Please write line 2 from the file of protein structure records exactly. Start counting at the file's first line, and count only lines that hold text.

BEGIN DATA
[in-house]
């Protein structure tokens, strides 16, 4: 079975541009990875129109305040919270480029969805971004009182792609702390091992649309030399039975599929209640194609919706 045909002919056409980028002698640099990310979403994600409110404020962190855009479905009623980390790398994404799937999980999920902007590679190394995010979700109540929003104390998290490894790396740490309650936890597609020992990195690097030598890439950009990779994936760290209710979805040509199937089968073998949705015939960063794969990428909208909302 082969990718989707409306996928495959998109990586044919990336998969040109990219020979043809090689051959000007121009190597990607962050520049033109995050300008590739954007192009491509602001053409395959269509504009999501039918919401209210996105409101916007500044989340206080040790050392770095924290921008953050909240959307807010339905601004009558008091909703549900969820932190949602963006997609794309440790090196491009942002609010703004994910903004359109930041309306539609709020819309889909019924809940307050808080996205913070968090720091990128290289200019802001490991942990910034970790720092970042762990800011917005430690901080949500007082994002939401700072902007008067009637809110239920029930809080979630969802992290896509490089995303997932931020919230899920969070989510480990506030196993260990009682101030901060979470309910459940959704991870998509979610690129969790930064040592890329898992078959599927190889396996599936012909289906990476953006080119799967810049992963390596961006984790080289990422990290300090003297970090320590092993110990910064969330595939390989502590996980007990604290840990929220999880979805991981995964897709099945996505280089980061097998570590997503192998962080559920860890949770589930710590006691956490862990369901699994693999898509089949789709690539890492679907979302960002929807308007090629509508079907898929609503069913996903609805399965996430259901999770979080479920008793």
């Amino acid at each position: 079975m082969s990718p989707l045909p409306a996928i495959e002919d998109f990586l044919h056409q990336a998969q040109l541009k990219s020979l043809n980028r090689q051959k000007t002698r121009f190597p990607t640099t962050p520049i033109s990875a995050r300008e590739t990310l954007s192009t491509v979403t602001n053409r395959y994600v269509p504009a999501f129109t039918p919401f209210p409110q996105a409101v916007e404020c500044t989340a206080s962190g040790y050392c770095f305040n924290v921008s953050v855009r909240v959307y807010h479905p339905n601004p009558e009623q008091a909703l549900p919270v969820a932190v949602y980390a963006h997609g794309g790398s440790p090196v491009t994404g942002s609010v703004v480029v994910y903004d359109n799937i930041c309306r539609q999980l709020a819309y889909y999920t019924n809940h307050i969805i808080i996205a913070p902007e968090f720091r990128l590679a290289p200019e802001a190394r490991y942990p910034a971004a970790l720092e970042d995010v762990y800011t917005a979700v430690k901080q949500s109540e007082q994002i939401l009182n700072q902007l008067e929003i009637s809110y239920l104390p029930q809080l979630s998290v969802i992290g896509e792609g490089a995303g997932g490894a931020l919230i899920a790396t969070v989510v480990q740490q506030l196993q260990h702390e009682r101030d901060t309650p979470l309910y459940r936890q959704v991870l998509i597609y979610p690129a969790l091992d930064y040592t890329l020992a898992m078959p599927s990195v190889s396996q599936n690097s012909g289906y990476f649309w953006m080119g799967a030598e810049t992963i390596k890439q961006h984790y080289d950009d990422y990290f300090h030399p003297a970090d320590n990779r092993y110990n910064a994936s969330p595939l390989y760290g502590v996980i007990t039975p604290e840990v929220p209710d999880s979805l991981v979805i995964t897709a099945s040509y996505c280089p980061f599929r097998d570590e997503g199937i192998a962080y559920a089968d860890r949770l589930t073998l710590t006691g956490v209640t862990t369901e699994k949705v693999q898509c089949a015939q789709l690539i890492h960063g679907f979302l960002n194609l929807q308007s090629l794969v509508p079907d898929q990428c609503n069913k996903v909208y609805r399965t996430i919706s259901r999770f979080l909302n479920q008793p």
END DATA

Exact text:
């Protein structure tokens, strides 16, 4: 079975541009990875129109305040919270480029969805971004009182792609702390091992649309030399039975599929209640194609919706 045909002919056409980028002698640099990310979403994600409110404020962190855009479905009623980390790398994404799937999980999920902007590679190394995010979700109540929003104390998290490894790396740490309650936890597609020992990195690097030598890439950009990779994936760290209710979805040509199937089968073998949705015939960063794969990428909208909302 082969990718989707409306996928495959998109990586044919990336998969040109990219020979043809090689051959000007121009190597990607962050520049033109995050300008590739954007192009491509602001053409395959269509504009999501039918919401209210996105409101916007500044989340206080040790050392770095924290921008953050909240959307807010339905601004009558008091909703549900969820932190949602963006997609794309440790090196491009942002609010703004994910903004359109930041309306539609709020819309889909019924809940307050808080996205913070968090720091990128290289200019802001490991942990910034970790720092970042762990800011917005430690901080949500007082994002939401700072902007008067009637809110239920029930809080979630969802992290896509490089995303997932931020919230899920969070989510480990506030196993260990009682101030901060979470309910459940959704991870998509979610690129969790930064040592890329898992078959599927190889396996599936012909289906990476953006080119799967810049992963390596961006984790080289990422990290300090003297970090320590092993110990910064969330595939390989502590996980007990604290840990929220999880979805991981995964897709099945996505280089980061097998570590997503192998962080559920860890949770589930710590006691956490862990369901699994693999898509089949789709690539890492679907979302960002929807308007090629509508079907898929609503069913996903609805399965996430259901999770979080479920008793």